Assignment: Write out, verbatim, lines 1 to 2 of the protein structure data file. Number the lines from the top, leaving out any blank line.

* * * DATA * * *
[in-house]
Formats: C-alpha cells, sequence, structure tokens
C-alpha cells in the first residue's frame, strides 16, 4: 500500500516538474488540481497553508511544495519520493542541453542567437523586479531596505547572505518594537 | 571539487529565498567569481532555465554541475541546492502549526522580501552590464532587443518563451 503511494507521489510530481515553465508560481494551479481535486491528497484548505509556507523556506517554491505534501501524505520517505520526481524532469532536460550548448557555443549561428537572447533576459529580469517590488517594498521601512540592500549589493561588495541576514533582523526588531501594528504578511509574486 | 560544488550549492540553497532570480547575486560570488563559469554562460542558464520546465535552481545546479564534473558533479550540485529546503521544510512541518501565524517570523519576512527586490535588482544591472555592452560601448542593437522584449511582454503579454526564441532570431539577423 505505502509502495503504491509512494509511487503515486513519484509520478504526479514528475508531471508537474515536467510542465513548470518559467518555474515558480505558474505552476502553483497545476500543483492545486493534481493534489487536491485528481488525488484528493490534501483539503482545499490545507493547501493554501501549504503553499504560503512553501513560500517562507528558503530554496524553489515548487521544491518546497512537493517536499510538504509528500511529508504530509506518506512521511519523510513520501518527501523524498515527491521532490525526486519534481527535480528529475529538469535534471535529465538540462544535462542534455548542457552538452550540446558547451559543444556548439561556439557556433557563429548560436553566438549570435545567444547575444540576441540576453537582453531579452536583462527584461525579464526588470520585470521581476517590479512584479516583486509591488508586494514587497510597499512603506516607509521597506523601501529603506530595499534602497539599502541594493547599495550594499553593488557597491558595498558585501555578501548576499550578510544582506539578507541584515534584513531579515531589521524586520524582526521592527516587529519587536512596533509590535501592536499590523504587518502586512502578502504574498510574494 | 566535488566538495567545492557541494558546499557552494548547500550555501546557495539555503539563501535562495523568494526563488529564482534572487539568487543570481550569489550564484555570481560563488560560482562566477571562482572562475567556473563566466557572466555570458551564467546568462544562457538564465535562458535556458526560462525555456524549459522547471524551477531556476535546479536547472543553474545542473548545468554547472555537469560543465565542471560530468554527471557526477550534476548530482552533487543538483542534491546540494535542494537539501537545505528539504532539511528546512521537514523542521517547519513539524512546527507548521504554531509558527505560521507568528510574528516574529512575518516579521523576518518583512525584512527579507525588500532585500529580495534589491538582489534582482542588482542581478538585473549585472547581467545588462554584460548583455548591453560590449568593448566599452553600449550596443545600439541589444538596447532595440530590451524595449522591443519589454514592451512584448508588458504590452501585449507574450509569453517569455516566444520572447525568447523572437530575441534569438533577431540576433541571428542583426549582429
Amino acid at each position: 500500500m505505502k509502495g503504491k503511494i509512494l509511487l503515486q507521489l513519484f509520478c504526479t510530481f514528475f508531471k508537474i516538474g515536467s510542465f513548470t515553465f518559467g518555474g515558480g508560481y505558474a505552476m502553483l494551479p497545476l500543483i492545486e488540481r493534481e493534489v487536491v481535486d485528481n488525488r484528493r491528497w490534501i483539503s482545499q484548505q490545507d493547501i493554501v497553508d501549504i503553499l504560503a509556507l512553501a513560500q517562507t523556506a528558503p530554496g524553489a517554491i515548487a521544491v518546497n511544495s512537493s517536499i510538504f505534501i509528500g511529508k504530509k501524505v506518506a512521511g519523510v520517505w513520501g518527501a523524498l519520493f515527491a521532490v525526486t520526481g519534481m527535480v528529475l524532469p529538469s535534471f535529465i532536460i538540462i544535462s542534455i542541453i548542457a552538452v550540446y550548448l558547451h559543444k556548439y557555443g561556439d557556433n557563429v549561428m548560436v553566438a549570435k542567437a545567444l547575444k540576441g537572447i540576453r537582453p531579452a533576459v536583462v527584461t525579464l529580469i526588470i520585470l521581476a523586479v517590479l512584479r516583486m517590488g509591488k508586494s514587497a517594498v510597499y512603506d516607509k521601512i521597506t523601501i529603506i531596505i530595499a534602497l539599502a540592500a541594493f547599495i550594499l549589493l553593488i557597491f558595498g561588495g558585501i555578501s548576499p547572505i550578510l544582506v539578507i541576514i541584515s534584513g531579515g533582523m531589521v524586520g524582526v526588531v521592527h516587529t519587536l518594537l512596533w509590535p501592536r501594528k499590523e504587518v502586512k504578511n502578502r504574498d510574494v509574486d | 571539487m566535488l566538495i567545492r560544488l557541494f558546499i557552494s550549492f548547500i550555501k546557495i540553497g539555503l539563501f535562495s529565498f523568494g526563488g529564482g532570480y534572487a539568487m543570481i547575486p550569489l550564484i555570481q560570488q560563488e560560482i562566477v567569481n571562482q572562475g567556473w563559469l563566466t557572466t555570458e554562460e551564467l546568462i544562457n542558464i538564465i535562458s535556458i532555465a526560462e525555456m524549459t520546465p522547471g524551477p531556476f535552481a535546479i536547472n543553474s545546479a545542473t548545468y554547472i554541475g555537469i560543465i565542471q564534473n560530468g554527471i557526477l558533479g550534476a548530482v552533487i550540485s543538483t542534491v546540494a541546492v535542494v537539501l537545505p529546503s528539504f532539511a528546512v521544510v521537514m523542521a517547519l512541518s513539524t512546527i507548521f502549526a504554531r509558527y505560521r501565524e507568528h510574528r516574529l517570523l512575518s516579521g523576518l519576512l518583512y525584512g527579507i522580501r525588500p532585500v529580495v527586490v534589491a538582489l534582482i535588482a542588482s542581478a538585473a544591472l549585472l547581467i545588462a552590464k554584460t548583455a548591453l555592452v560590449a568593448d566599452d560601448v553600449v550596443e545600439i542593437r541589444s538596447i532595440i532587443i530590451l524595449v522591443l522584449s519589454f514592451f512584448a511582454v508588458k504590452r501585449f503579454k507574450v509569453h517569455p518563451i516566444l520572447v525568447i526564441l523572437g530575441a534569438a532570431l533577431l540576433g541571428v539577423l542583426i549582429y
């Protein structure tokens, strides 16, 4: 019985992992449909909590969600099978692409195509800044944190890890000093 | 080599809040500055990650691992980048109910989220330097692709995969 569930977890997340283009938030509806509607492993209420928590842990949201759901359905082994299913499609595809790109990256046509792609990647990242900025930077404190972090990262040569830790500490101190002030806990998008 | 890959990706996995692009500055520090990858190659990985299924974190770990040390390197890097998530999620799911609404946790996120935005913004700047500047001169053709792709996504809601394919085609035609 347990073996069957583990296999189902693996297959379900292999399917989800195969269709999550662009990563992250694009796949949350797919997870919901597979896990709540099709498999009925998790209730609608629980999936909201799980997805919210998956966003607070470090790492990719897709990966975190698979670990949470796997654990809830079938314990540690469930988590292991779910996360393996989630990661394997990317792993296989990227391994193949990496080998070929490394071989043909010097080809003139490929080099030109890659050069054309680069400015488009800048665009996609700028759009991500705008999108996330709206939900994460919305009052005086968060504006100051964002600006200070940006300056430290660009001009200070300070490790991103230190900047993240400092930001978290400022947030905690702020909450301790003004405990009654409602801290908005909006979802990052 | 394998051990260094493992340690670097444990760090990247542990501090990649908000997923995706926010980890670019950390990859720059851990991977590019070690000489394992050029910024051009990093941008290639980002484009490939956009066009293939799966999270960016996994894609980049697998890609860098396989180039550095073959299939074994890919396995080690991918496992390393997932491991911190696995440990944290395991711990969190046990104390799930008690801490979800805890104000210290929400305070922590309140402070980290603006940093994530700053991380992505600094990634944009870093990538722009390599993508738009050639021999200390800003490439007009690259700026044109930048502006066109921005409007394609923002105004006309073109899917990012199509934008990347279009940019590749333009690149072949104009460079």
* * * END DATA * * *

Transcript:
[in-house]
Formats: C-alpha cells, sequence, structure tokens